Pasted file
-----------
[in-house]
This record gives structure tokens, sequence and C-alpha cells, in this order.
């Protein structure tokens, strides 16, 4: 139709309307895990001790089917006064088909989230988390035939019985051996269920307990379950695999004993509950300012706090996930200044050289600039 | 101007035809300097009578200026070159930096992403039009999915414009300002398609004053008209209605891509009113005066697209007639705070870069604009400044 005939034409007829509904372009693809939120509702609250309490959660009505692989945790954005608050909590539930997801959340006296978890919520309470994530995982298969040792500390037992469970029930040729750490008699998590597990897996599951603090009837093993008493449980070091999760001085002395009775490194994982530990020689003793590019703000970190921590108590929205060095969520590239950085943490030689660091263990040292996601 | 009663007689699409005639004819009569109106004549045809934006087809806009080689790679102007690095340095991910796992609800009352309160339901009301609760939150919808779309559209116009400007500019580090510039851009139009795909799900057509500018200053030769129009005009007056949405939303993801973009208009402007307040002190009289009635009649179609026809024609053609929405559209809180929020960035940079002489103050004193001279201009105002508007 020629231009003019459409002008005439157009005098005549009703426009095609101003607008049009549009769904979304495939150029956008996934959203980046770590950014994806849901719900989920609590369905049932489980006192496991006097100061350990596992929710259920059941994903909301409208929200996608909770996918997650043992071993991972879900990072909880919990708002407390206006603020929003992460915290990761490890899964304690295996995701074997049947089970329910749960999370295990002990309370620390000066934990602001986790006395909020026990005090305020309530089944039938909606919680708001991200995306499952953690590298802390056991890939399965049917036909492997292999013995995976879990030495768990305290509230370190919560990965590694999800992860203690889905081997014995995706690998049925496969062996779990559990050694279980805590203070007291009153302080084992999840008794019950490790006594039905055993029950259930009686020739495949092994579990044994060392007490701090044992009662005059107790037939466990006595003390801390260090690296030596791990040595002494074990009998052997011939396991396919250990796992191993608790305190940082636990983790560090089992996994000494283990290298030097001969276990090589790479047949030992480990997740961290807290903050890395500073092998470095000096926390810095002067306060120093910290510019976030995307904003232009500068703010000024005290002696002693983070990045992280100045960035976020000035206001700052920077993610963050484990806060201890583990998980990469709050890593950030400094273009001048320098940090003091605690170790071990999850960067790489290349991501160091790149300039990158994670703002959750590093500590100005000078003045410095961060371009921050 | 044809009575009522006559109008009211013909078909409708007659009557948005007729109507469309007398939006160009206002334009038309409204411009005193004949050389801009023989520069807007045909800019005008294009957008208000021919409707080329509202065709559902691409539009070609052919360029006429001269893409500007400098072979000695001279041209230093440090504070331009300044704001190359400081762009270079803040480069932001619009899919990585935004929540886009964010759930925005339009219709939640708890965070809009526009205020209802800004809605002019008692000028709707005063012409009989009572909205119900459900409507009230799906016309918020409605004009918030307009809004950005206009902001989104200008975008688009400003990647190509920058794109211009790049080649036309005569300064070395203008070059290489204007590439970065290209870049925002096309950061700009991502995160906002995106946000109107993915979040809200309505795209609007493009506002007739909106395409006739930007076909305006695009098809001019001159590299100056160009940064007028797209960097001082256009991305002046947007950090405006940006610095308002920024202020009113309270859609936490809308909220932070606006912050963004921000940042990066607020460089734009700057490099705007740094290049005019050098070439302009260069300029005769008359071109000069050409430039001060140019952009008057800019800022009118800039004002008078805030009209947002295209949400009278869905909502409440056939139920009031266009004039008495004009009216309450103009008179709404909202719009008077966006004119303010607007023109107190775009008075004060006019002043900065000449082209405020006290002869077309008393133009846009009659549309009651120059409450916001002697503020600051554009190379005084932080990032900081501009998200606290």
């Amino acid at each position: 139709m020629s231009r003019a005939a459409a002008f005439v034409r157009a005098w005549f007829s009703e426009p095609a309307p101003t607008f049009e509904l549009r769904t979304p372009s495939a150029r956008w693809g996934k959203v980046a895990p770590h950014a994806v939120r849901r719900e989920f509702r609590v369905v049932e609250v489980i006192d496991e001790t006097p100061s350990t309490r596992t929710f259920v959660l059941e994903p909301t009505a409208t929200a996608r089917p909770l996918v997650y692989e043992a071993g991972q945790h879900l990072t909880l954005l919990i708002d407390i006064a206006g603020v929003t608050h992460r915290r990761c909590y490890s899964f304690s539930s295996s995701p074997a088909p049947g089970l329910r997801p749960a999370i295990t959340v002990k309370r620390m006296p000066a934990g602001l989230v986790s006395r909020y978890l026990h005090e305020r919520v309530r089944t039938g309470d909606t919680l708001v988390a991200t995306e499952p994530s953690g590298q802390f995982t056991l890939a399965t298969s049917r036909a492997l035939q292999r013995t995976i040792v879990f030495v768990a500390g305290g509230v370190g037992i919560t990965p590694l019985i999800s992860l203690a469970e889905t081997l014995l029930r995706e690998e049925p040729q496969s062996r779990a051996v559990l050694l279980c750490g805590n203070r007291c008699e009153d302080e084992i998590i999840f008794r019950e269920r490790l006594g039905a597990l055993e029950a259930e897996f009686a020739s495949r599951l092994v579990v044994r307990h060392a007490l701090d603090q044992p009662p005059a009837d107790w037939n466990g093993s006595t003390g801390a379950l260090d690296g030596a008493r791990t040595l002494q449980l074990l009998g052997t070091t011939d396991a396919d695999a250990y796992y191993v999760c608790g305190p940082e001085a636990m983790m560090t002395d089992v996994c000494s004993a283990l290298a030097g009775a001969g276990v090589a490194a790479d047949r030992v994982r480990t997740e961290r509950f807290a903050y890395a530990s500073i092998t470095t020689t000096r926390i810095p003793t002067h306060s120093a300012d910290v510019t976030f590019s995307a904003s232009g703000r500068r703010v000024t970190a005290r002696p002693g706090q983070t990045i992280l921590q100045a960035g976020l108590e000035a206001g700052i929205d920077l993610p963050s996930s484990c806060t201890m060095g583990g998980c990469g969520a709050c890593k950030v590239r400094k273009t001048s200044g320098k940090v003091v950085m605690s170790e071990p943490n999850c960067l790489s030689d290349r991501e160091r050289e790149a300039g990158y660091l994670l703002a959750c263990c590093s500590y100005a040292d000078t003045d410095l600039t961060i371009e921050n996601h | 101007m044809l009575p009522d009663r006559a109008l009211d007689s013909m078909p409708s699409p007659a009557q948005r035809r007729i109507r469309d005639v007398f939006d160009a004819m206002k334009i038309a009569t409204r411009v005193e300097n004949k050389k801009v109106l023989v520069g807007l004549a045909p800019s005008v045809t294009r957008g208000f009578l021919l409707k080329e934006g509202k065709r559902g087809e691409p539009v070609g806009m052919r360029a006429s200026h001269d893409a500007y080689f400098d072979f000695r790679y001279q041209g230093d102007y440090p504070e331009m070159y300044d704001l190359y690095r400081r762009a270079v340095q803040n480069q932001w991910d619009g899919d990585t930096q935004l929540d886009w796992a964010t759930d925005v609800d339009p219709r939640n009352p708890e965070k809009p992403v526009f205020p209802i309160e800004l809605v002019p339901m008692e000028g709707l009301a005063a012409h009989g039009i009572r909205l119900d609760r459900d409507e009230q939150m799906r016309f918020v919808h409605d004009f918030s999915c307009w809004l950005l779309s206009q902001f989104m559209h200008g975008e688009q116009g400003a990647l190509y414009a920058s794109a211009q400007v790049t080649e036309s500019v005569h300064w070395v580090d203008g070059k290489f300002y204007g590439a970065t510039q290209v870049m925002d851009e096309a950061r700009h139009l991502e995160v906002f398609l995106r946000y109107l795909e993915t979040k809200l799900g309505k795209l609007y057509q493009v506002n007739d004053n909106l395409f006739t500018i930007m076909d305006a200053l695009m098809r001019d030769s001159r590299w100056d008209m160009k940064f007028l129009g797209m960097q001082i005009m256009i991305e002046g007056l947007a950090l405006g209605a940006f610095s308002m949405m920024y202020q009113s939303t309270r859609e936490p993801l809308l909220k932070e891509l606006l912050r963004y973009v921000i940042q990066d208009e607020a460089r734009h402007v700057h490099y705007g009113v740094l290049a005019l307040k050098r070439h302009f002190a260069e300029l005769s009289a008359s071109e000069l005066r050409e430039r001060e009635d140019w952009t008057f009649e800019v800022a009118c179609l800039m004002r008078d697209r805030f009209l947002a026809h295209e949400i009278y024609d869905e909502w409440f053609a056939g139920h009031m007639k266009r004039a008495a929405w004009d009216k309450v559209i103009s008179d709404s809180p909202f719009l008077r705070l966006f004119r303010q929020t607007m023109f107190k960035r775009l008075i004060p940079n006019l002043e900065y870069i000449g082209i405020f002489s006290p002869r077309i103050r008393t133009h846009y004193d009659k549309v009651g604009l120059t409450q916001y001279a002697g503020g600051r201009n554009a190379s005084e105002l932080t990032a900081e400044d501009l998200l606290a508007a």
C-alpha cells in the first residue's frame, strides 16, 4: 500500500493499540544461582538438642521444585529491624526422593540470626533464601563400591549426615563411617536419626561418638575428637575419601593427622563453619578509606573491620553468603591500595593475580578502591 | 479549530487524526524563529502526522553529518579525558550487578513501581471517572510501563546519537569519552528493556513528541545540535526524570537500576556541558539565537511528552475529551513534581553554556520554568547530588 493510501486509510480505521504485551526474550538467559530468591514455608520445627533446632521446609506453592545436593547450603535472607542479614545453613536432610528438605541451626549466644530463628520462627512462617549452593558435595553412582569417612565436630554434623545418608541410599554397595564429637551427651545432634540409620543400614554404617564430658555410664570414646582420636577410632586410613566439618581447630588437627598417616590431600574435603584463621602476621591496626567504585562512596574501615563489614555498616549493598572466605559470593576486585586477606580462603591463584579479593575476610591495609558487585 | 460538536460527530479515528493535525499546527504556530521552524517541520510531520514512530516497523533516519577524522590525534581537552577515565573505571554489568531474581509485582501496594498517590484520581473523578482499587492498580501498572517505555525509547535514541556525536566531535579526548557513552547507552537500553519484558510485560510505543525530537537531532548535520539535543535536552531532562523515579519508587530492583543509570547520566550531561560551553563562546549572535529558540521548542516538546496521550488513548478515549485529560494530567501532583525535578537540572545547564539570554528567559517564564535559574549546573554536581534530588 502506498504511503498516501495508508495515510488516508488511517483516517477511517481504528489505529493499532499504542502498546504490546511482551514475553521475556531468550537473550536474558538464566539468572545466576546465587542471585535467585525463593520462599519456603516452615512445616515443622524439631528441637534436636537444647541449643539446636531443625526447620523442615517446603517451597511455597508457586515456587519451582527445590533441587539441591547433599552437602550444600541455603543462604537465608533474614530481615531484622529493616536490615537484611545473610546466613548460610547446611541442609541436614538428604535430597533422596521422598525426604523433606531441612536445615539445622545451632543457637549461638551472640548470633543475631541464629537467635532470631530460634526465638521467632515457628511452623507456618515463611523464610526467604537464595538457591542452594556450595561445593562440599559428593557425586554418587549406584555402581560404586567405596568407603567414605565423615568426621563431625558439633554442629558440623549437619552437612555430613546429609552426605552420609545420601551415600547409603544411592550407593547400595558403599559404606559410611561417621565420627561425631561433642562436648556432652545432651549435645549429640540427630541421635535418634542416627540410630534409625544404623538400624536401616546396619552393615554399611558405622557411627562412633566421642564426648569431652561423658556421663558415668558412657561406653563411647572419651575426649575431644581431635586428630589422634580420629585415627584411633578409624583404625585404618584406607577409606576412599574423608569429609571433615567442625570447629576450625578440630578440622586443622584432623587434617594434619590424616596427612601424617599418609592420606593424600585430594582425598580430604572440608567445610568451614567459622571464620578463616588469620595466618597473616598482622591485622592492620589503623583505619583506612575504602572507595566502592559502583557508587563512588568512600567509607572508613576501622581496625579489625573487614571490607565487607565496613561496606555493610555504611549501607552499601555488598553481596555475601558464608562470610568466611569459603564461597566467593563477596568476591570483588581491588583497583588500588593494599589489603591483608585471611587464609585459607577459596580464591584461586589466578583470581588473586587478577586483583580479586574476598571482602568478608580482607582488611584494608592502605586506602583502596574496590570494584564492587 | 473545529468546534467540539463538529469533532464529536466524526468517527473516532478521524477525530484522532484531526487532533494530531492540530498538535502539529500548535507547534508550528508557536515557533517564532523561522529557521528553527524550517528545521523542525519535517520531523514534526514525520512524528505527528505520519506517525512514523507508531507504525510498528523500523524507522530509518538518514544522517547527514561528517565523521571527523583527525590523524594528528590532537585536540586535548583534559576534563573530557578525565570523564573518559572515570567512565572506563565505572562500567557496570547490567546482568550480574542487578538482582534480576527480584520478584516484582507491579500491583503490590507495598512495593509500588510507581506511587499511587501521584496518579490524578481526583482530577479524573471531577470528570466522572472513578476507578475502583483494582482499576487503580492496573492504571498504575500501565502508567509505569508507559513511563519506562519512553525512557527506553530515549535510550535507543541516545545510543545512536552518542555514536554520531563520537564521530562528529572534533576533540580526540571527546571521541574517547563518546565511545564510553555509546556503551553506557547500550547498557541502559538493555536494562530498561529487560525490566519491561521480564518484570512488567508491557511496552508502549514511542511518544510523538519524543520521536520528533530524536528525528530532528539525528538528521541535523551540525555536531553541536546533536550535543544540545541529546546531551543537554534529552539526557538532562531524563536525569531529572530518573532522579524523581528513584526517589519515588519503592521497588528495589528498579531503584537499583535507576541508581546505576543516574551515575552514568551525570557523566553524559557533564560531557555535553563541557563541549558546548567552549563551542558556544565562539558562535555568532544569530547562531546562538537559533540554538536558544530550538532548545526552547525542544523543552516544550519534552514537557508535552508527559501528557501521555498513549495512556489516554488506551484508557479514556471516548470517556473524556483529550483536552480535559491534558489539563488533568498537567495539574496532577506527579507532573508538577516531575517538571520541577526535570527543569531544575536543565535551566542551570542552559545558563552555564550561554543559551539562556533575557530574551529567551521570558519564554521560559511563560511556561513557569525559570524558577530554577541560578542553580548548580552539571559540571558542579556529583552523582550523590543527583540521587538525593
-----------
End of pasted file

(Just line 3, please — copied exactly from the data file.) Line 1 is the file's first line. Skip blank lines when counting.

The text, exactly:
């Protein structure tokens, strides 16, 4: 139709309307895990001790089917006064088909989230988390035939019985051996269920307990379950695999004993509950300012706090996930200044050289600039 | 101007035809300097009578200026070159930096992403039009999915414009300002398609004053008209209605891509009113005066697209007639705070870069604009400044 005939034409007829509904372009693809939120509702609250309490959660009505692989945790954005608050909590539930997801959340006296978890919520309470994530995982298969040792500390037992469970029930040729750490008699998590597990897996599951603090009837093993008493449980070091999760001085002395009775490194994982530990020689003793590019703000970190921590108590929205060095969520590239950085943490030689660091263990040292996601 | 009663007689699409005639004819009569109106004549045809934006087809806009080689790679102007690095340095991910796992609800009352309160339901009301609760939150919808779309559209116009400007500019580090510039851009139009795909799900057509500018200053030769129009005009007056949405939303993801973009208009402007307040002190009289009635009649179609026809024609053609929405559209809180929020960035940079002489103050004193001279201009105002508007 020629231009003019459409002008005439157009005098005549009703426009095609101003607008049009549009769904979304495939150029956008996934959203980046770590950014994806849901719900989920609590369905049932489980006192496991006097100061350990596992929710259920059941994903909301409208929200996608909770996918997650043992071993991972879900990072909880919990708002407390206006603020929003992460915290990761490890899964304690295996995701074997049947089970329910749960999370295990002990309370620390000066934990602001986790006395909020026990005090305020309530089944039938909606919680708001991200995306499952953690590298802390056991890939399965049917036909492997292999013995995976879990030495768990305290509230370190919560990965590694999800992860203690889905081997014995995706690998049925496969062996779990559990050694279980805590203070007291009153302080084992999840008794019950490790006594039905055993029950259930009686020739495949092994579990044994060392007490701090044992009662005059107790037939466990006595003390801390260090690296030596791990040595002494074990009998052997011939396991396919250990796992191993608790305190940082636990983790560090089992996994000494283990290298030097001969276990090589790479047949030992480990997740961290807290903050890395500073092998470095000096926390810095002067306060120093910290510019976030995307904003232009500068703010000024005290002696002693983070990045992280100045960035976020000035206001700052920077993610963050484990806060201890583990998980990469709050890593950030400094273009001048320098940090003091605690170790071990999850960067790489290349991501160091790149300039990158994670703002959750590093500590100005000078003045410095961060371009921050 | 044809009575009522006559109008009211013909078909409708007659009557948005007729109507469309007398939006160009206002334009038309409204411009005193004949050389801009023989520069807007045909800019005008294009957008208000021919409707080329509202065709559902691409539009070609052919360029006429001269893409500007400098072979000695001279041209230093440090504070331009300044704001190359400081762009270079803040480069932001619009899919990585935004929540886009964010759930925005339009219709939640708890965070809009526009205020209802800004809605002019008692000028709707005063012409009989009572909205119900459900409507009230799906016309918020409605004009918030307009809004950005206009902001989104200008975008688009400003990647190509920058794109211009790049080649036309005569300064070395203008070059290489204007590439970065290209870049925002096309950061700009991502995160906002995106946000109107993915979040809200309505795209609007493009506002007739909106395409006739930007076909305006695009098809001019001159590299100056160009940064007028797209960097001082256009991305002046947007950090405006940006610095308002920024202020009113309270859609936490809308909220932070606006912050963004921000940042990066607020460089734009700057490099705007740094290049005019050098070439302009260069300029005769008359071109000069050409430039001060140019952009008057800019800022009118800039004002008078805030009209947002295209949400009278869905909502409440056939139920009031266009004039008495004009009216309450103009008179709404909202719009008077966006004119303010607007023109107190775009008075004060006019002043900065000449082209405020006290002869077309008393133009846009009659549309009651120059409450916001002697503020600051554009190379005084932080990032900081501009998200606290």